Nick Compton, an overnight success ten years in the making, is the latest proof that county cricket can still produce hardened cricketers able to succeed at Test level. The 13 years since the introduction of two divisions have pushed the standard of Division One up, to the extent that its quality is the envy of the rest of the cricketing world. Of today's regular England cricketers, only James Anderson and Alastair Cook will play in Division Two in 2013. This may irk some but it is exactly how it should be: the point of two divisions was to close the gap between the top and Test cricket, and it has succeeded.
Perhaps people are negative about county cricket because they always have been: 50 years ago, a book called The Changing Face of Cricket predicted gloom. Conventional wisdom has it that 18 first-class counties are unsustainable yet, of the three most would soonest discard, one (Northants) produced 19 of England's 20 wickets at Mumbai last year; another (Leicestershire) developed Stuart Broad, Luke Wright and James Taylor; and the other (Derbyshire) last year won promotion to Division One.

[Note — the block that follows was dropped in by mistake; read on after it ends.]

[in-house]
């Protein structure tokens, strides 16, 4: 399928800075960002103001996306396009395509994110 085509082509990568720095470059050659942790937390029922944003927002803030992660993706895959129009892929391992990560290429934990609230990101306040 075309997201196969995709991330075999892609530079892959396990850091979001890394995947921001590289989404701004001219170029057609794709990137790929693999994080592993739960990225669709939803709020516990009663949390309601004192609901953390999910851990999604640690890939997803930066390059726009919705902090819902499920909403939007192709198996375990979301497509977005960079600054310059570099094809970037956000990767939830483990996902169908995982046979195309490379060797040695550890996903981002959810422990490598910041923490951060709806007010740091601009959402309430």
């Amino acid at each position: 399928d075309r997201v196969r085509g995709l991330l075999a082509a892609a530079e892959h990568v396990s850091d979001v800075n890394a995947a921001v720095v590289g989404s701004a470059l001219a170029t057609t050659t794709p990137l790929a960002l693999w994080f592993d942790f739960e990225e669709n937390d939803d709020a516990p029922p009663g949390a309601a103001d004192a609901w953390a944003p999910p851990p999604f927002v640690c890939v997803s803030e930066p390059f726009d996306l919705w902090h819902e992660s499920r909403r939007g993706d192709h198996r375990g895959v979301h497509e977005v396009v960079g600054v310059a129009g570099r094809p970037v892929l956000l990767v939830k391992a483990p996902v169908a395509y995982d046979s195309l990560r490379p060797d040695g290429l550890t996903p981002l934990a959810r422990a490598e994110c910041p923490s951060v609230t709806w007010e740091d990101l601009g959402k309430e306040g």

Conventional wisdom, too, has it that the money that the ECB gives to the counties comes in the form of "handouts". Actually, they are more akin to investment in education. With fewer counties, it would be harder for players to get noticed or get the opportunities they deserve - not to mention have their interest spiked in the first place.
Consider that Toby Roland-Jones was unable to win a Surrey contract when he played for their second XI. He has since claimed 27 first-class wickets at 11 apiece against them for Middlesex, and took 64 Division One scalps last year. Or how Warwickshire have profited - think of Varun Chopra, Rikki Clarke and Chris Wright - from players unfulfilled elsewhere. These are all players who may yet play for England (again in Clarke's case).